Kids typically fantasize about having fairy-tale adult lives. They imagine they'll become astronauts, veterinarians, presidents, ballerinas, superheroes, or reality-TV celebrities. And most parents don't go out of their way to quash those dreams, no matter how far-fetched they are. But few youngsters voice desires to become self-employed writing coaches, purveyors of homemade spicy jams, or part-time baristas who make jewelry on the side. Yet those could be more realistic aspirations, as a seemingly growing number of East Bay twenty- and thirtysomethings are doing just that in order to make ends meet.
Due to the economy, slim job prospects, and skyrocketing education costs, more and more young people are finding their fairy-tale careers beyond reach, or simply not on the horizon. As a result, many are supplementing their incomes — or banking entirely on the do-it-yourself route — by starting their own businesses, many within niche or specialized fields. While the Bay Area has always had a certain entrepreneurial spirit about it, these days it seems working stiffs are becoming their own bosses for more urgent financial reasons. And with the availability of online channels like Twitter, Facebook, Kickstarter, and Etsy, making those businesses financially solvent seems a more viable idea than ever before.
"People are doing lots of small things cobbling together a full living," said Lauren Venell, who teaches often sold-out DIY business classes at Workshop in San Francisco. Venell said her enrollees are mostly creative types — designers, crafters, and illustrators — who want to launch their own endeavors. Many hope to start curatorial businesses that recommend products or hand-pick items to sell. Most of them are in their twenties and thirties, or semi-retirees in their sixties, with few in between, Venell noted. And, for whatever reason, the majority are women.
Venell acknowledges the Bay Area's entrepreneurial pedigree, but says she's seen a new trend of people being drawn to start their own businesses out of economic necessity: getting laid off from their jobs or having their work hours reduced. "It didn't used to be that way," she said. "It was much more deliberate a few years ago. And now ... they're doing it with a little less preparation."
Venell is among those who started a crafty side business not for monetary reasons, per se, but for fun. Nine years ago, she was teaching elementary school in the Bay Area when she began making kitschy plush toys in the shape of various meat cuts (pork chop, bacon, ham, etc.). Initially, she sold her Sweet Meats plush toys on the craft-fair circuit, but thanks to some fortuitous press (including from The New York Times), her products are now widely distributed through stores as far away as Germany and Spain, and on her web site. She has since parlayed her skills into consulting with small-business entrepreneurs and doing product development with toy companies. She also does the occasional prop design, marketing for tech companies, and helps to program the annual Conference of Creative Entrepreneurs, which launched in response to the high demand for her classes (this year's will be held August 5-7 in San Francisco). "I like that I have eight different things to do every day," said Venell. "It's never boring, but it also means you have to be really organized and work weekends. It's not for everyone."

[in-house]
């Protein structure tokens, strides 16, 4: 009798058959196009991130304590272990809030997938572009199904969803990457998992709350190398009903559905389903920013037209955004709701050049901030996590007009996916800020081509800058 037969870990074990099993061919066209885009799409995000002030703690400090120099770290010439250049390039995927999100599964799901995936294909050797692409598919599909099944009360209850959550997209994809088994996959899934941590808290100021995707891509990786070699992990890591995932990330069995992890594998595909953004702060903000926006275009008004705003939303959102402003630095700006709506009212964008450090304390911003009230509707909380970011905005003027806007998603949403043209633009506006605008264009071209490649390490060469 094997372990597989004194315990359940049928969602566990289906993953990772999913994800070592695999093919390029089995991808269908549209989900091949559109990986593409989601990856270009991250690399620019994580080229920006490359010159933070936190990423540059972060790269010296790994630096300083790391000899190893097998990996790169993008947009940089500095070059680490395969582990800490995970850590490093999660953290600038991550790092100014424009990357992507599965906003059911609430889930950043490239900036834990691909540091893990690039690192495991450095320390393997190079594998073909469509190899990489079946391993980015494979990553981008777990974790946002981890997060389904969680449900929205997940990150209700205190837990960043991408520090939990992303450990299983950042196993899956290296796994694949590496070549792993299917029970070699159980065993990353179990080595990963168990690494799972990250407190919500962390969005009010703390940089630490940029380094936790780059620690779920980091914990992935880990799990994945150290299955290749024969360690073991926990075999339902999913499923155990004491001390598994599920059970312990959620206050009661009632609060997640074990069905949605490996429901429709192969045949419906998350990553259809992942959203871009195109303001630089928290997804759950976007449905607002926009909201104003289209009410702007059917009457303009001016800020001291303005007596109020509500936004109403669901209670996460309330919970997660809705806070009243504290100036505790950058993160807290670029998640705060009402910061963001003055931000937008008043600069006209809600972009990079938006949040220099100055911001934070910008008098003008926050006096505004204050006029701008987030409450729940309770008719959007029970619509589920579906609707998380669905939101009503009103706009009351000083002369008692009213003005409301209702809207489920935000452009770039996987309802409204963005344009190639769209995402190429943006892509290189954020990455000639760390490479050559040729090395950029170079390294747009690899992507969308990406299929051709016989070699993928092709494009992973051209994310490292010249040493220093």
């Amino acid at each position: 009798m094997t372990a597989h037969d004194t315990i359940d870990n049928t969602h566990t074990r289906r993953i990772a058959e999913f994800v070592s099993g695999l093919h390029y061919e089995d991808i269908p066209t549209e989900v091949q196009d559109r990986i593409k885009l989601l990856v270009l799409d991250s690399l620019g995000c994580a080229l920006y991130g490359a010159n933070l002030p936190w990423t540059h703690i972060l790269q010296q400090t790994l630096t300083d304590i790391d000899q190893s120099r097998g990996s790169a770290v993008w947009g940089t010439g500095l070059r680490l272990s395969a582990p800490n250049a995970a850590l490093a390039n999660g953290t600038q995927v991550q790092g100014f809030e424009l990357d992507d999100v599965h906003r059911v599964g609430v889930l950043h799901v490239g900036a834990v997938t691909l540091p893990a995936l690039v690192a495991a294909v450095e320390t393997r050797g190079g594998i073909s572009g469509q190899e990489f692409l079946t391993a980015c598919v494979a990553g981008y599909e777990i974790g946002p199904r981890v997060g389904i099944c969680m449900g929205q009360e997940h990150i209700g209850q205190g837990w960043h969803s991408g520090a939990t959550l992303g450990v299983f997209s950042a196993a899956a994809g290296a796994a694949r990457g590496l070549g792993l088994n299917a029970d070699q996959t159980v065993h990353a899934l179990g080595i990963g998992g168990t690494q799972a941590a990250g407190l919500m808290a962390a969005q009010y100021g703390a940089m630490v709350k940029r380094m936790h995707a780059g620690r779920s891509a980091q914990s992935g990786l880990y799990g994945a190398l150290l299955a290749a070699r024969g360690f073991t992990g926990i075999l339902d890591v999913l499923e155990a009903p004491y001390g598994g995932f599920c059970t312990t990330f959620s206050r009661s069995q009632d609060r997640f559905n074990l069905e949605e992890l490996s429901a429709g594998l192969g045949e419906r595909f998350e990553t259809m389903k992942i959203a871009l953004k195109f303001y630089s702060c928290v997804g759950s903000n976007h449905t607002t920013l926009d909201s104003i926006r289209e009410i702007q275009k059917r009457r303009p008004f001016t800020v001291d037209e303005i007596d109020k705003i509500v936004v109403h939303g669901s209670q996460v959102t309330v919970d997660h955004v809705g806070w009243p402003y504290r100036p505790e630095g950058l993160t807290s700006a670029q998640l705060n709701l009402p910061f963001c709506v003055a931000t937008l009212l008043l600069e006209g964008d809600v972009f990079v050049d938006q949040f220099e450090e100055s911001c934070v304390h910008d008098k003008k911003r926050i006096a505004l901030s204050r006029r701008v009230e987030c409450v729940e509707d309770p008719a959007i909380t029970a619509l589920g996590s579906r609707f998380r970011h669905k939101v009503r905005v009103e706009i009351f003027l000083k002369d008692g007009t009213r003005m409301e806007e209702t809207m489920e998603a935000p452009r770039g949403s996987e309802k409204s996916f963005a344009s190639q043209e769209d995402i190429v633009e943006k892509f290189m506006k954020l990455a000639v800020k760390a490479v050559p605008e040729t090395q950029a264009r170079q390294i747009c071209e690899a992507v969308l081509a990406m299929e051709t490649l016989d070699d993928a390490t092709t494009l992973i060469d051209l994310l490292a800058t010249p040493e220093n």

As was the case with Venell, often entrepreneurs are already doing something creative alongside their nine-to-five jobs. When they lose their full-time gigs, hobbies become both prospective revenue sources and more fulfilling avenues of labor. That's exactly how it happened for Dafna Kory. As a video editor, the 29-year-old Berkeley resident was accustomed to spending long hours behind the computer. But she wanted to break up the monotony and do something more physical, so a few years ago she began making jam — specifically, spicy jalapeño jam. She sold it informally to friends, neighbors, and at the SF Underground Market, an event designed for homemade-food producers who don't have proper licenses. So when the company Kory was working for closed its doors in 2009, she decided not to seek more video work but to pursue her hobby as a real business. "I've been wanting to do this jam stuff for a while," she said. "It gave me the opportunity I couldn't refuse."
Today, Kory says her entrepreneurial inclination is paying off. Her jam company, INNA Jam, is sold through her web site and at upscale food stores in Berkeley and Oakland, including Rick & Ann's Restaurant, Summer Kitchen Bake Shop, The Gardener, Berkeley Bowl West, Local 123 cafe, and Sacred Wheel cheese shop.
"It's been going amazing," gushed Kory, who delivers her jams by bicycle. "I have to say, it's way beyond what I expected because there's a lot of good jam in the Bay Area. I didn't think there was some big need for jam, but I'm glad I took it to the next level because it's been really well received." While she still supplements her income with occasional freelance video work, she says she hopes INNA Jam will fully support her next year (although, she admits, she said the same thing last year).
In Ali Lawrence's case, an injury led her to consider self-employment. Lawrence, who lives in Oakland, had been working in events services for a long time when she hurt her wrist in January of last year. "That sort of forced me out of something I didn't really want to be in anyway," she said.